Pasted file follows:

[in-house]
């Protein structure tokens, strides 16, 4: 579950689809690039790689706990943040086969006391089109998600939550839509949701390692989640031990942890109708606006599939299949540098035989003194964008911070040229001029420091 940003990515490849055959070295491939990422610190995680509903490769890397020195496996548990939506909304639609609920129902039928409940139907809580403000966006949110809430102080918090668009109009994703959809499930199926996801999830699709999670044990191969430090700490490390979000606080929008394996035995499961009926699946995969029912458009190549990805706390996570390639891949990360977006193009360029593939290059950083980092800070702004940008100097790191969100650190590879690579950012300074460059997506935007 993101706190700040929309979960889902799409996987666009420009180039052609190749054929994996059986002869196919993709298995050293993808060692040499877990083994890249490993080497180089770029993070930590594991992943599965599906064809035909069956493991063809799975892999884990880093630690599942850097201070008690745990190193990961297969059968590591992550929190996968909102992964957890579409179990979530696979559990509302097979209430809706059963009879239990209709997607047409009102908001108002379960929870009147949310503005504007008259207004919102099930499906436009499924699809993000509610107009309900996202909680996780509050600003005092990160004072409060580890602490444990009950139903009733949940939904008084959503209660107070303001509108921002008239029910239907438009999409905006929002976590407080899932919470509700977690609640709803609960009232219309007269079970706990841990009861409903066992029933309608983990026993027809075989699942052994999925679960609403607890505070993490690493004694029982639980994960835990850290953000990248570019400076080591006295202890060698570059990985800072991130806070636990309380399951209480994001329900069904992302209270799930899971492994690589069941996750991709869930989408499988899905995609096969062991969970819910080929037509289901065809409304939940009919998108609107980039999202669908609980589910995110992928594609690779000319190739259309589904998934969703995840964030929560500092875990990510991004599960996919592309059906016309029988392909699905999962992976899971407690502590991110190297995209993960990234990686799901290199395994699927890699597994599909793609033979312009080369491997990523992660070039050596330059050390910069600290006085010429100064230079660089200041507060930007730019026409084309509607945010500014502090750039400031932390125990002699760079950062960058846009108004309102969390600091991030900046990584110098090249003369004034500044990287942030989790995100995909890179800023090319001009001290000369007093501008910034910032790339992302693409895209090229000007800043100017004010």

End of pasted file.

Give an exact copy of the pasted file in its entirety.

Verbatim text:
[in-house]
């Protein structure tokens, strides 16, 4: 579950689809690039790689706990943040086969006391089109998600939550839509949701390692989640031990942890109708606006599939299949540098035989003194964008911070040229001029420091 940003990515490849055959070295491939990422610190995680509903490769890397020195496996548990939506909304639609609920129902039928409940139907809580403000966006949110809430102080918090668009109009994703959809499930199926996801999830699709999670044990191969430090700490490390979000606080929008394996035995499961009926699946995969029912458009190549990805706390996570390639891949990360977006193009360029593939290059950083980092800070702004940008100097790191969100650190590879690579950012300074460059997506935007 993101706190700040929309979960889902799409996987666009420009180039052609190749054929994996059986002869196919993709298995050293993808060692040499877990083994890249490993080497180089770029993070930590594991992943599965599906064809035909069956493991063809799975892999884990880093630690599942850097201070008690745990190193990961297969059968590591992550929190996968909102992964957890579409179990979530696979559990509302097979209430809706059963009879239990209709997607047409009102908001108002379960929870009147949310503005504007008259207004919102099930499906436009499924699809993000509610107009309900996202909680996780509050600003005092990160004072409060580890602490444990009950139903009733949940939904008084959503209660107070303001509108921002008239029910239907438009999409905006929002976590407080899932919470509700977690609640709803609960009232219309007269079970706990841990009861409903066992029933309608983990026993027809075989699942052994999925679960609403607890505070993490690493004694029982639980994960835990850290953000990248570019400076080591006295202890060698570059990985800072991130806070636990309380399951209480994001329900069904992302209270799930899971492994690589069941996750991709869930989408499988899905995609096969062991969970819910080929037509289901065809409304939940009919998108609107980039999202669908609980589910995110992928594609690779000319190739259309589904998934969703995840964030929560500092875990990510991004599960996919592309059906016309029988392909699905999962992976899971407690502590991110190297995209993960990234990686799901290199395994699927890699597994599909793609033979312009080369491997990523992660070039050596330059050390910069600290006085010429100064230079660089200041507060930007730019026409084309509607945010500014502090750039400031932390125990002699760079950062960058846009108004309102969390600091991030900046990584110098090249003369004034500044990287942030989790995100995909890179800023090319001009001290000369007093501008910034910032790339992302693409895209090229000007800043100017004010």